PLE with integrated clean up followed by alternative detection steps for cost-effective analysis of dixons and dioxin-like compounds
2008 (English)Doctoral thesis, comprehensive summary (Other academic)
Polychlorinated dibenzo-p-dioxins (PCDDs) and polychlorinated dibenzofurans (PCDFs) are two structurally related groups of chemicals, generally referred to as `dioxins´. These are of great concern due to their high toxicity and global spread. Other groups of compounds with similar chemical structure and toxicity mechanisms are the brominated analogues polybrominated dibenzo-p-dioxins (PBDDs) and polybrominated dibenzofurans (PBDFs), and the dioxin-like polychlorinated biphenyls (PCBs). Numerous studies have been undertaken to investigate sources and transport routes of dioxins. However, much remains to be done, including analytical, inventories of dioxin-like compounds, such as PBDD/Fs, and the development of more convenient analytical methods. The currently standard procedure for analyzing dioxins (and dioxin-like compounds) is to use Soxhlet extraction followed by multi-step clean-up and gas chromatography - high resolution mass spectrometry (GC- HRMS) for detection. Unfortunately, this method is very solvent, labor and time-consuming, making it very expensive.
The main aim of the studies this thesis was to develop pressurized liquid extraction (PLE) with integrated clean up techniques for fast, convenient preparation of dioxin samples. PLE with integrated clean-up has previously been used for extracting dioxins from biological samples, but in these studies the possibility of extending its use to abiotic samples was explored. The results show that PLE with an integrated carbon trap is suitable for analyzing dioxins in various types of soil samples, sediment and flue gas samples. The results also showed that it has potential for analyzing dioxins in fly ash. The thesis focuses on developments of the methodology for dioxin analysis, but also includes results obtained from PBDDs and dioxin-like PCB analyses. In addition, the possibility of using various other kinds of detection techniques rather than GC-HRMS, such as enzyme-linked immunosorbent assays (ELISAs) or two-dimensional gas chromatography with micro electron capture detection (GCxGC-µECD) was explored. The results indicate that ELISA and GCxGC-µECD could serve as complementary detection systems in some cases. However, it is not yet possible to fully replace GC-HRMS.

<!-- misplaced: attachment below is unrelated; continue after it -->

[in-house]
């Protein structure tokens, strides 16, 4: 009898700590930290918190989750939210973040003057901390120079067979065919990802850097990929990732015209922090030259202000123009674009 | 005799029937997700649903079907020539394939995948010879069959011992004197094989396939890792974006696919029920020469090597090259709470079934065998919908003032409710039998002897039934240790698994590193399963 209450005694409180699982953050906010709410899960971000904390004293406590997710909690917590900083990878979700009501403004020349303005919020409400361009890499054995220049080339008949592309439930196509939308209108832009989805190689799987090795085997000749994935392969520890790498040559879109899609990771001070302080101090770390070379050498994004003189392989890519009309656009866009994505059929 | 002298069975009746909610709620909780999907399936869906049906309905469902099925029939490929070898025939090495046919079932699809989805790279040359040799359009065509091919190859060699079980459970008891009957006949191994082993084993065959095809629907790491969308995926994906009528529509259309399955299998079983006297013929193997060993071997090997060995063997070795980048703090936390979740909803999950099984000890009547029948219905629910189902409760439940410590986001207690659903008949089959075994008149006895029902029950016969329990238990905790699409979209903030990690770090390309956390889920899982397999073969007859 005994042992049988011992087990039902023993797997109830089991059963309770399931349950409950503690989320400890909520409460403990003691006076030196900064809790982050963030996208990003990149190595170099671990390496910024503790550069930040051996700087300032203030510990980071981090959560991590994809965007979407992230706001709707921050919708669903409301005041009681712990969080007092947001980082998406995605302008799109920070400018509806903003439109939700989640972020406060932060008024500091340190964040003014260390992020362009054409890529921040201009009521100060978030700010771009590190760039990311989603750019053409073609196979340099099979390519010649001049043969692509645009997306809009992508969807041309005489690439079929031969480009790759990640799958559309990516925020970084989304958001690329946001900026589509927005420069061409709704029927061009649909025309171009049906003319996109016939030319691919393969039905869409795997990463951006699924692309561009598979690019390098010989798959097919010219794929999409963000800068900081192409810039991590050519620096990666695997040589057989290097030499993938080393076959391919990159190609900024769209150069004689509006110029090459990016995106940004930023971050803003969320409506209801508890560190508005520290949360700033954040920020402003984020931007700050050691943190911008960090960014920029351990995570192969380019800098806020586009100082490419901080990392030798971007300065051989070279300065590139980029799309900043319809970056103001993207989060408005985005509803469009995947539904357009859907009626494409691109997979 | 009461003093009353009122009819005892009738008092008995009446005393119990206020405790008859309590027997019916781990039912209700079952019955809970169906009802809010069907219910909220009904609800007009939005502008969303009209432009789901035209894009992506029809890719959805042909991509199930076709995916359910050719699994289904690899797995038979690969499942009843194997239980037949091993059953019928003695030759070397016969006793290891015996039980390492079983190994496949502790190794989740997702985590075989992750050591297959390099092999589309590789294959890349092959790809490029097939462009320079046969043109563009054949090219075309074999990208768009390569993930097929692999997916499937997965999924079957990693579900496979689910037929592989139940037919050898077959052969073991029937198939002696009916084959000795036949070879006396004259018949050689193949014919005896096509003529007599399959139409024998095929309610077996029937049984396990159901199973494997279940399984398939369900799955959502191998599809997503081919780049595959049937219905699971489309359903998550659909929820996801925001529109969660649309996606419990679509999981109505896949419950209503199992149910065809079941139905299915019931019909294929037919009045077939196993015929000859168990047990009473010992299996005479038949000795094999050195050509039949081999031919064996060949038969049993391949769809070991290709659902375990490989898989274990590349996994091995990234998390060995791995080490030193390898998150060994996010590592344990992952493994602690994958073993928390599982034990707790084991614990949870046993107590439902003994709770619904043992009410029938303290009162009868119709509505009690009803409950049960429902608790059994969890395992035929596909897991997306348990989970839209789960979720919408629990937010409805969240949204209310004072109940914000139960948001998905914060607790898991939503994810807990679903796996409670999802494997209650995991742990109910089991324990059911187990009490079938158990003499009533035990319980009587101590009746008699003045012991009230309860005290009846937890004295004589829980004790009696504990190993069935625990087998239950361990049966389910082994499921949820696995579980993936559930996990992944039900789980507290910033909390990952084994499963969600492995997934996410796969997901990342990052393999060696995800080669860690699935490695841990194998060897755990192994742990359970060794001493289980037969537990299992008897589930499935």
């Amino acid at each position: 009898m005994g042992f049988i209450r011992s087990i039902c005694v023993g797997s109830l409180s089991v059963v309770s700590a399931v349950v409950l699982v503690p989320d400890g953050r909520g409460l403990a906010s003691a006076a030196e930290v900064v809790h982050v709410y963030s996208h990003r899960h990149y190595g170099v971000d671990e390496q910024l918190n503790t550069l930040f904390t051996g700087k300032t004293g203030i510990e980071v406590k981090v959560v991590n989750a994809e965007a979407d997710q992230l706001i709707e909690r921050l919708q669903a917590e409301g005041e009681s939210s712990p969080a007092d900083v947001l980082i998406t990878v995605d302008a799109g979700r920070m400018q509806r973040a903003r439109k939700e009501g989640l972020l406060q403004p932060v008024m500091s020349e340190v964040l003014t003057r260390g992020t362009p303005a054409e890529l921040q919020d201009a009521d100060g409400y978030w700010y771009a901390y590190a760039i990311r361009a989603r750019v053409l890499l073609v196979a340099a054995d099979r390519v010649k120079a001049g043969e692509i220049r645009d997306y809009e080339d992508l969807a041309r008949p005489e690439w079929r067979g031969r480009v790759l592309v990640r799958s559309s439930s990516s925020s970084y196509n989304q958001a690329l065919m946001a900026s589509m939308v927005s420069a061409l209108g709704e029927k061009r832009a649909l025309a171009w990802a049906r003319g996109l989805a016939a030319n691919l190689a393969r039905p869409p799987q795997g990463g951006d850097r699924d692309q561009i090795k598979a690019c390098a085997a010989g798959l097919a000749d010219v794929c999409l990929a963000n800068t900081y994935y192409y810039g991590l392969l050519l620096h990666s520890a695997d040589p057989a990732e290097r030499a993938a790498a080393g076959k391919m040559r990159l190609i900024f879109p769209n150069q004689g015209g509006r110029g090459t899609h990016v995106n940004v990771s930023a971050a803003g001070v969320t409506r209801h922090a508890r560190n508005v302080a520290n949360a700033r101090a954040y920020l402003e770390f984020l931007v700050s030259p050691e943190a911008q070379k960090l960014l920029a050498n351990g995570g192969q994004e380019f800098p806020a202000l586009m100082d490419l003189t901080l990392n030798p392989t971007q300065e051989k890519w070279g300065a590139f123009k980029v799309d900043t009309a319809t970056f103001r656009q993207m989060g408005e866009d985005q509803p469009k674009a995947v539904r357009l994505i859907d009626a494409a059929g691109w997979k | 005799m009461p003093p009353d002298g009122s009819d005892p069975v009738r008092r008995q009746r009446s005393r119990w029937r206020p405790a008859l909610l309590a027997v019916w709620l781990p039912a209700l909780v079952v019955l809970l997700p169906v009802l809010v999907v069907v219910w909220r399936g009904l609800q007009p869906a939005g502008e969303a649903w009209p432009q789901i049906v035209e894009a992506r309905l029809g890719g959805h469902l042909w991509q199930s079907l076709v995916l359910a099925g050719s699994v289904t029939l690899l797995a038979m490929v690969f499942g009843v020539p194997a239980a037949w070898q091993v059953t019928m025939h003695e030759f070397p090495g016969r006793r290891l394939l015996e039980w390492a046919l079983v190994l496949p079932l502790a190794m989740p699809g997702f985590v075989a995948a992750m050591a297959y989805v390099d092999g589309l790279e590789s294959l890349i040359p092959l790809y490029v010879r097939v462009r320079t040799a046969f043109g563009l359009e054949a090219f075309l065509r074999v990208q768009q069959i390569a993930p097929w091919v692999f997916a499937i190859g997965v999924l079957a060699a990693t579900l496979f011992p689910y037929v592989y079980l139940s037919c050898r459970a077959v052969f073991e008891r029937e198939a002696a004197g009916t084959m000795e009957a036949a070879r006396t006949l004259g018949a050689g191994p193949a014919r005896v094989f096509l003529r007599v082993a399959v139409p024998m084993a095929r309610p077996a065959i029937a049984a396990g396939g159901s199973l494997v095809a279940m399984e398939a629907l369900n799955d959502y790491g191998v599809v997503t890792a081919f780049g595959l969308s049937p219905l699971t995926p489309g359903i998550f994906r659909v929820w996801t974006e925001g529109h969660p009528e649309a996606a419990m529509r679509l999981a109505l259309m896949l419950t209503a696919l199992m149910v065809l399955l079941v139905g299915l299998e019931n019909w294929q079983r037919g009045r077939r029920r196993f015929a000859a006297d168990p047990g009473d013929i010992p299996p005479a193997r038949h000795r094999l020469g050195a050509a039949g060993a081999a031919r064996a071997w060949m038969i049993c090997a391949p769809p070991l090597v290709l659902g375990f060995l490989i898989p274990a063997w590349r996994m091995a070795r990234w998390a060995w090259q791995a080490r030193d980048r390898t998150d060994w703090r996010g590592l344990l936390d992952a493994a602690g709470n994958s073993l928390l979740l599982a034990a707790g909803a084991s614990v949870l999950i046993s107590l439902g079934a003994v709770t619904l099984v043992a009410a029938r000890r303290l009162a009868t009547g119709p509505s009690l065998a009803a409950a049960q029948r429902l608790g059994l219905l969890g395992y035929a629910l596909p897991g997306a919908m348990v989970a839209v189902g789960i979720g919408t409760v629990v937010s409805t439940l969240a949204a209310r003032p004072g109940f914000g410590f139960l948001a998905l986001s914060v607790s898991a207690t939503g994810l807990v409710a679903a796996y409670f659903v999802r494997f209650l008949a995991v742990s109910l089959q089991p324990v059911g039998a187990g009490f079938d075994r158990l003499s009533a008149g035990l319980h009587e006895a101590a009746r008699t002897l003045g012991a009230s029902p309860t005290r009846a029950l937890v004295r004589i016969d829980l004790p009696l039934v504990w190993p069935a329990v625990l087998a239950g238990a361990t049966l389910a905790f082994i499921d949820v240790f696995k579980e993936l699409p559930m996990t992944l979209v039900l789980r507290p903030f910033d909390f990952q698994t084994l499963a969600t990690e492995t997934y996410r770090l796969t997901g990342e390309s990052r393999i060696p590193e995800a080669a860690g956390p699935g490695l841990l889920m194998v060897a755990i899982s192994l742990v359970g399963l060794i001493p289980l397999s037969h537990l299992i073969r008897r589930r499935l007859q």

A further refinement of the PLE with in-cell clean-up technique is the modular approach developed in these studies. With this technique it is possible to include various steps for both clean-up and fractionation. For example, sulphuric acid impregnated silica could be combined with active carbon for the simultaneous removal of lipids (along with other interferences) and fractionation of PCBs and PCDD/Fs. It was shown that the method could provide data that agreed reasonably well with both reference values and values obtained using traditional methods. In general PLE proved to have high extraction efficiency and to yield very similar congener profiles to the reference method. In addition, it was shown that it allowed one-step extraction and clean-up of a salmon sample. Such single-step procedures are the ultimate goals for any extraction technique, and it would be highly desirable to develop one-step methods that could be extended to other types of samples. For the rest of the matrices tested (soil, sediment, mussel and crab tissue and flue gas) the method was successful, however a final polishing step is currently required, involving either dilution or clean-up using miniaturized multilayer silica columns, to obtain extracts that are pure enough for GC-HRMS analysis.
Using the developed modular-PLE system substantial costs could be saved. It was estimated that the method could reduce the cost of preparing samples by up to 90%, which would greatly facilitate large-scale inventories.
Place, publisher, year, edition, pages
Umeå: Kemi , 2008. , 37 p.
Pressurized liquid extraction (PLE), PLE-C, modular PLE, ELISA, dioxin, dioxin-like compounds, GCxGC, analytical methods
IdentifiersURN: urn:nbn:se:umu:diva-1665ISBN: 978-91-7264-584-4OAI: oai:DiVA.org:umu-1665DiVA: diva2:141751
2008-06-13, N360, Naturvetarhuset, Umeå, 13:00 (English)
Hyötyläinen, Tuulia, Professor
Haglund, Peter, DocentAndersson, Patrik, Forskarassistent
List of papers